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Dangerous caterpillars found in Welham Green

People advised to avoid the children’s play area


The oak tree cordoned off along with a warning sign Image by North Mymms News released under Creative Commons BY-NC-SA 4.0
The oak tree cordoned off along with a warning sign
Image by North Mymms News released under Creative Commons BY-NC-SA 4.0

Caterpillars of the oak processionary moth (OPM) have been identified in an oak tree in Welham Green.

The caterpillars can be a hazard to the health of oak trees and can also be dangerous to humans and animals causing rashes along with eye and throat irritation.

Warning signs posted and oak tree cordoned off


Warning sign on the entrance gate to the play area Image by North Mymms News released under Creative Commons BY-NC-SA 4.0
Warning sign on the entrance gate to the play area
Image by North Mymms News released under Creative Commons BY-NC-SA 4.0

The warning sign put out by NMPC Image by North Mymms News released under Creative Commons BY-NC-SA 4.0
The warning sign circulated by North Mymms Parish Council
Image by North Mymms News released under Creative Commons BY-NC-SA 4.0

A poster produced by the Forestry Commission and circulated by North Mymms Parish Council (NMPC) urges local residents to report any other sightings of the caterpillars.

The OPM caterpillars are in the oak tree by the seesaw in the Welham Green play area off Dellsome Lane (Grid Ref: TL 22892 05564).

According to a parish council spokesperson the Forestry Commission attended the site yesterday (Wednesday 12 June) and confirmed the find.

The spokesperson said that an officer from Hertfordshire County Council’s Countryside and Rights of Way team visited the site on Tuesday and has been assisting with support and guidance in liaison with the Royal Parks and Forestry Commission.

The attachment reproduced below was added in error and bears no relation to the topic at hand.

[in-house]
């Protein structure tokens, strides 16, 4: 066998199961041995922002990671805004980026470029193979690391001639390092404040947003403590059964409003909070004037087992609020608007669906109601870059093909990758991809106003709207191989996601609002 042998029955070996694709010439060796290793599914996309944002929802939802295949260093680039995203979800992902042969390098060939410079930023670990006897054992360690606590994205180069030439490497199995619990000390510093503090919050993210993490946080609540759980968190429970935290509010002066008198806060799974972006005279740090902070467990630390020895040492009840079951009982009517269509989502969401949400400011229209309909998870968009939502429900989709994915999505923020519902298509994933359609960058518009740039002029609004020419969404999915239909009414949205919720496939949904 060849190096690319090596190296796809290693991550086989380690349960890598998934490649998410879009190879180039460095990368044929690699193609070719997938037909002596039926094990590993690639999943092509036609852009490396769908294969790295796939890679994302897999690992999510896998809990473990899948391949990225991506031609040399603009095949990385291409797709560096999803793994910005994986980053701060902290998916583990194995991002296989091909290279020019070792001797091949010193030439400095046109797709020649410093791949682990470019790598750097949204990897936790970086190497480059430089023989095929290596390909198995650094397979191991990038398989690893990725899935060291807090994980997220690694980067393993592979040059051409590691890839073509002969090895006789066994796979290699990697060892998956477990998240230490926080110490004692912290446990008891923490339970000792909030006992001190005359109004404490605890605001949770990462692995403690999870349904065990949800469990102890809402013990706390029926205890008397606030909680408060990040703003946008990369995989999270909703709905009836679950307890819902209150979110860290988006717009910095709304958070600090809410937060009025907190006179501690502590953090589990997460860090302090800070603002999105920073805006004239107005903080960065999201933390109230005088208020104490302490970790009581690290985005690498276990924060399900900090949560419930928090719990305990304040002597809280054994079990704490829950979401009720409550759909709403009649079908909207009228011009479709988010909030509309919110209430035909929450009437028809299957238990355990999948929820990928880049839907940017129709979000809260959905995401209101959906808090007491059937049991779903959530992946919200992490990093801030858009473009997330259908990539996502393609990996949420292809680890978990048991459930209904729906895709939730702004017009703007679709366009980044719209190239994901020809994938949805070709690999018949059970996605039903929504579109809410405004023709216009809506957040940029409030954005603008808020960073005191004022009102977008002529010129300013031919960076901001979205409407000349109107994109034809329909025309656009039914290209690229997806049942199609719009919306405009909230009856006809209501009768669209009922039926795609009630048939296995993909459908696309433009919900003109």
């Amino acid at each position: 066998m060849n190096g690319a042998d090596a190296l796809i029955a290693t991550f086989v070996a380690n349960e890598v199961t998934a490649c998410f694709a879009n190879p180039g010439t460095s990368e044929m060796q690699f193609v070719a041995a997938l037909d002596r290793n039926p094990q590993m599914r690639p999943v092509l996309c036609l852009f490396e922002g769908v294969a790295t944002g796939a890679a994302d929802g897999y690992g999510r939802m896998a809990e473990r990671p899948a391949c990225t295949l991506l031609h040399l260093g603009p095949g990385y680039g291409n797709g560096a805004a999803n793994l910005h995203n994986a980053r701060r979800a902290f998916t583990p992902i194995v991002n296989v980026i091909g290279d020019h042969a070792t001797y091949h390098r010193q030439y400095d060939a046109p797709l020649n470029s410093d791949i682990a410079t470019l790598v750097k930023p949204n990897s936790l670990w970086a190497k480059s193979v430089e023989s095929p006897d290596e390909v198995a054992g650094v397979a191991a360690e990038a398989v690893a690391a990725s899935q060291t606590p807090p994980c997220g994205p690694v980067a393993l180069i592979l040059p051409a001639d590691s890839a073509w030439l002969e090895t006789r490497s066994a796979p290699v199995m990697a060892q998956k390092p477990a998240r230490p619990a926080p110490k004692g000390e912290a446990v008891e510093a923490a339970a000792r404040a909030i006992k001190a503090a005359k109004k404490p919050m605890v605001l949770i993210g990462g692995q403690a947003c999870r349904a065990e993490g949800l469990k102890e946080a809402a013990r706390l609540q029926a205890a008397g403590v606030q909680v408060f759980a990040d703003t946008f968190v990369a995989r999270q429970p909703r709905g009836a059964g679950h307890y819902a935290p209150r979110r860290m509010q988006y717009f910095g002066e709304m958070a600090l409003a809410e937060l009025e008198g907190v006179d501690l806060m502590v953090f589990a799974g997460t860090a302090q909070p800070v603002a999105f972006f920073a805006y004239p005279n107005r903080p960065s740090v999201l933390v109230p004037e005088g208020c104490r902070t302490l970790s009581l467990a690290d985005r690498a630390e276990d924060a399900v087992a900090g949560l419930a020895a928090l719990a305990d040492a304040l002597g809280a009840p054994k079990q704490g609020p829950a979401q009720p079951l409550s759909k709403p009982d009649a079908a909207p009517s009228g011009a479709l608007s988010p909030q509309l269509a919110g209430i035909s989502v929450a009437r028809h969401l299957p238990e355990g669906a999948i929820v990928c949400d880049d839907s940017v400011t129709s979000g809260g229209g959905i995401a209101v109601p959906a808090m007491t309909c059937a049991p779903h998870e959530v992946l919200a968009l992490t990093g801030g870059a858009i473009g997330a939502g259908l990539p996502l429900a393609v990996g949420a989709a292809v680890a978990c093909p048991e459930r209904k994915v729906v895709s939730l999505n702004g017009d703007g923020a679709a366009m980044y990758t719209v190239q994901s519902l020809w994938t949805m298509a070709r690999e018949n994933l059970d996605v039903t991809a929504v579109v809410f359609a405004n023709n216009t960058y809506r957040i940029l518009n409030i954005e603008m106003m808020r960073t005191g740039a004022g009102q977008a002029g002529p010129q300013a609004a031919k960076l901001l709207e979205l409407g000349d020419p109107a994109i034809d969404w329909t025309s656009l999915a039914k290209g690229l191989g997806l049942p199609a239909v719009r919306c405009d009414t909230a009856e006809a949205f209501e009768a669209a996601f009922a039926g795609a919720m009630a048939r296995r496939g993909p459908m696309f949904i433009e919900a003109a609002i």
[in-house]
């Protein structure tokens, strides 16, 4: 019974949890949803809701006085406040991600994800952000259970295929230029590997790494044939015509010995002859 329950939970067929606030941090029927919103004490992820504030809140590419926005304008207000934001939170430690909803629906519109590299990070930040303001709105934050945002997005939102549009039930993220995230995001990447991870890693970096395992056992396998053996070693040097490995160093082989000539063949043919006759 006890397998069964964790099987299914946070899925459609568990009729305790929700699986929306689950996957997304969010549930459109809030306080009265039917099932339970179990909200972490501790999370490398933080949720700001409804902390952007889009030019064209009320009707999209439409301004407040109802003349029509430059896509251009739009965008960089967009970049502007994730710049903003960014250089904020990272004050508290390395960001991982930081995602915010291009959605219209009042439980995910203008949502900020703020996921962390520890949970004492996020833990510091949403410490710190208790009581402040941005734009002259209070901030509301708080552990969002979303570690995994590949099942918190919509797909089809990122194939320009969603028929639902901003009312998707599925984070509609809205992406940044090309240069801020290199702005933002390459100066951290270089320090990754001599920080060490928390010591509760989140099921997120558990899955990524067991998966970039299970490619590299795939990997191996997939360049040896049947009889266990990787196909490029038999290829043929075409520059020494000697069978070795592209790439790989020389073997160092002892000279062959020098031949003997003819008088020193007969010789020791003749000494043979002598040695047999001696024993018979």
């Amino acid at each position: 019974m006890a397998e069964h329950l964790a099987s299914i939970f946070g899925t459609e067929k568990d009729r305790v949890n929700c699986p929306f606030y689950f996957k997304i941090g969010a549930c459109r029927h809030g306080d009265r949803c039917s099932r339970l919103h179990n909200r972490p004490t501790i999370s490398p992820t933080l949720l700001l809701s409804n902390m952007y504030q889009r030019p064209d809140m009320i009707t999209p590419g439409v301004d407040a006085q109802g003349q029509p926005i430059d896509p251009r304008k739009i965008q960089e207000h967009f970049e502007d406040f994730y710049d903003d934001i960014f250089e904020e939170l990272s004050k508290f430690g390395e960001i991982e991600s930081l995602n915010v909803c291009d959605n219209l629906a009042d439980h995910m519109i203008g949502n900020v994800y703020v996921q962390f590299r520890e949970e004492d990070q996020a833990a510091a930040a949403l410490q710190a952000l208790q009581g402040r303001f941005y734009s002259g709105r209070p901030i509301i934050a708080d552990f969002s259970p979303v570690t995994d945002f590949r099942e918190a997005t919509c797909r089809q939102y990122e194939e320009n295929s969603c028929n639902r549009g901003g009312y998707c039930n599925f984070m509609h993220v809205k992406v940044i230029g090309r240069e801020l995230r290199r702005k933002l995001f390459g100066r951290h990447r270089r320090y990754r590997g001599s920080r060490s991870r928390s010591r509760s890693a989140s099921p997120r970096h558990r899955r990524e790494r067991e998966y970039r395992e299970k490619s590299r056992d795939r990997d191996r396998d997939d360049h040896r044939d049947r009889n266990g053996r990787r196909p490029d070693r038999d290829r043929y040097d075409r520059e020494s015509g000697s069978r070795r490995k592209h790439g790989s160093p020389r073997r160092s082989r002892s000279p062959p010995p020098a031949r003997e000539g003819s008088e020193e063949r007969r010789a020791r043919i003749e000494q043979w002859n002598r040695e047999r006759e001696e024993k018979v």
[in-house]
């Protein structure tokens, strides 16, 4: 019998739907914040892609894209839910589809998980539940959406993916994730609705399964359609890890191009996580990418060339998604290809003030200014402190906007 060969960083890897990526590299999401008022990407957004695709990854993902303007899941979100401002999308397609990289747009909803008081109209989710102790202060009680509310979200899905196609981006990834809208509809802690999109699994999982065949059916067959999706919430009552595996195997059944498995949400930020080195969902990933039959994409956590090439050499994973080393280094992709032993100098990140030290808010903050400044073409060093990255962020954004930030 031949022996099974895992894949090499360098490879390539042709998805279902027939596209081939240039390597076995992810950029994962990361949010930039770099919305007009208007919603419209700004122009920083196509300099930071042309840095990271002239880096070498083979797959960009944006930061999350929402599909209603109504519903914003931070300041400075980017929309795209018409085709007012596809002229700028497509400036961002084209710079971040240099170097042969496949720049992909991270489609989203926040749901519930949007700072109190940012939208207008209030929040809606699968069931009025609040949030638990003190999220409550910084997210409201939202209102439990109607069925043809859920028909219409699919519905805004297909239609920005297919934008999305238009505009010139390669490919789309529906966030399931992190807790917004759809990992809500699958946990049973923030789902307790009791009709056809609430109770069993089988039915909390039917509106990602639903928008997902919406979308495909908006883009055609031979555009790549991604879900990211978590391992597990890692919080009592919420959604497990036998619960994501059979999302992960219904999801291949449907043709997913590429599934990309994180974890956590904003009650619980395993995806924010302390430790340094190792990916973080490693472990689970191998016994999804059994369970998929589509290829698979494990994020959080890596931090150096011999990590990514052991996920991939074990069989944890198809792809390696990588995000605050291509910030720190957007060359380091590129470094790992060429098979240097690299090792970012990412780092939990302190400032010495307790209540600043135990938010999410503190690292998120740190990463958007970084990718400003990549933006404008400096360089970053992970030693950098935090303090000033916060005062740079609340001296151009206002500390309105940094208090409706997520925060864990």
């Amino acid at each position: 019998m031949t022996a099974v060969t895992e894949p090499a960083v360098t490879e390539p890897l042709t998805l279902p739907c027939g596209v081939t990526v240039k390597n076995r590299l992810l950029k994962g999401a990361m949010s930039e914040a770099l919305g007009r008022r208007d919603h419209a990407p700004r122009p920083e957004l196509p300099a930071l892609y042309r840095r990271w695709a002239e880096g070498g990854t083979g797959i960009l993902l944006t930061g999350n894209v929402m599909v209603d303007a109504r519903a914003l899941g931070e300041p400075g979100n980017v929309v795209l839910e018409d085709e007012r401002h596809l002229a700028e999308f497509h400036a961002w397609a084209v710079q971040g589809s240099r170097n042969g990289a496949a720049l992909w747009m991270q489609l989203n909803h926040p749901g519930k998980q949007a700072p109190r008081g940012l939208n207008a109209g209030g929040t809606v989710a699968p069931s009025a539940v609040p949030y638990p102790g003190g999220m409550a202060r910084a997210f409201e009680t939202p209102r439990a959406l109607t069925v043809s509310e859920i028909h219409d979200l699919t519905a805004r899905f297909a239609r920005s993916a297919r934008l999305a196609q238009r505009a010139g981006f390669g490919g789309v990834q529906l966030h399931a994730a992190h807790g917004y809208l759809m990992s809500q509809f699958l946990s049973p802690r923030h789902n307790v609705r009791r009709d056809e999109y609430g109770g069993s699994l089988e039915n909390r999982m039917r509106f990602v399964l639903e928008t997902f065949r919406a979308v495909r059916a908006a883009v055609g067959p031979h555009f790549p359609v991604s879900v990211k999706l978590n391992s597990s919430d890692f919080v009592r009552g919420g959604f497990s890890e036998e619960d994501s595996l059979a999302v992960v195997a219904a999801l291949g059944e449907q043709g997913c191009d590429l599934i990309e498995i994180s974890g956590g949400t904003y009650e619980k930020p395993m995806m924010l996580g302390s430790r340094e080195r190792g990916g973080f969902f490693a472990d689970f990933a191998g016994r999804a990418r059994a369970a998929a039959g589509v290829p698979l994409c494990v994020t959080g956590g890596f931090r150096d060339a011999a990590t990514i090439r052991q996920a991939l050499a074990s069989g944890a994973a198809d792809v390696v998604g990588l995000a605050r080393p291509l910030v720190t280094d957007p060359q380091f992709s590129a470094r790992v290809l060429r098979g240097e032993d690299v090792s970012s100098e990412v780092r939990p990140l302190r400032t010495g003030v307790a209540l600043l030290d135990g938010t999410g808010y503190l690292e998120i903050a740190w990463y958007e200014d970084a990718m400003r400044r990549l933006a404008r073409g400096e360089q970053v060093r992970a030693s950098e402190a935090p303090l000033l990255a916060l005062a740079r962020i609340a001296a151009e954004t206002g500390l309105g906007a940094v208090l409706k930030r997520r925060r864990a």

“We have been advised that we should cordon off an area of a metre around the affected tree trunk to reduce risk. Only one nest was identified in the affected tree and all other trees on our land in Welham Green have also been inspected and found to be free of this pest at the current time. Our grounds staff are closely monitoring this issue.”
People are advised to avoid the area until further notice.

Danger to human health


The oak processionary moth
Image by Luc Hoogensteireleased under Creative Commons BY-NC-SA 4.0 

According to the Forestry Commission the tiny hairs on the caterpillars of the OPM can be blown by the wind and if they come in contact with the skin they can cause itchy skin rashes, eye and throat irritations and, occasionally, breathing difficulties in people and animals.

The caterpillars eat oak leaves, and large numbers can strip whole trees bare, leaving them vulnerable to other threats.

The Forestry Commission says it’s working with local authorities and landowners to try to  control the threat and has put out a leaflet (embedded below) describing how to identify the caterpillar, what to do when you spot them, and how to report the findings.

The commission has a Tree Alert site for posting sightings of the OPM. The government has also appealed for members of the public to report any sightings.



Last year Forest Research put out a pamphlet warning of the thread of the OPM.



Health information


If you think you have been affected by coming into contact with one of the caterpillars information is available from NHS Choices.




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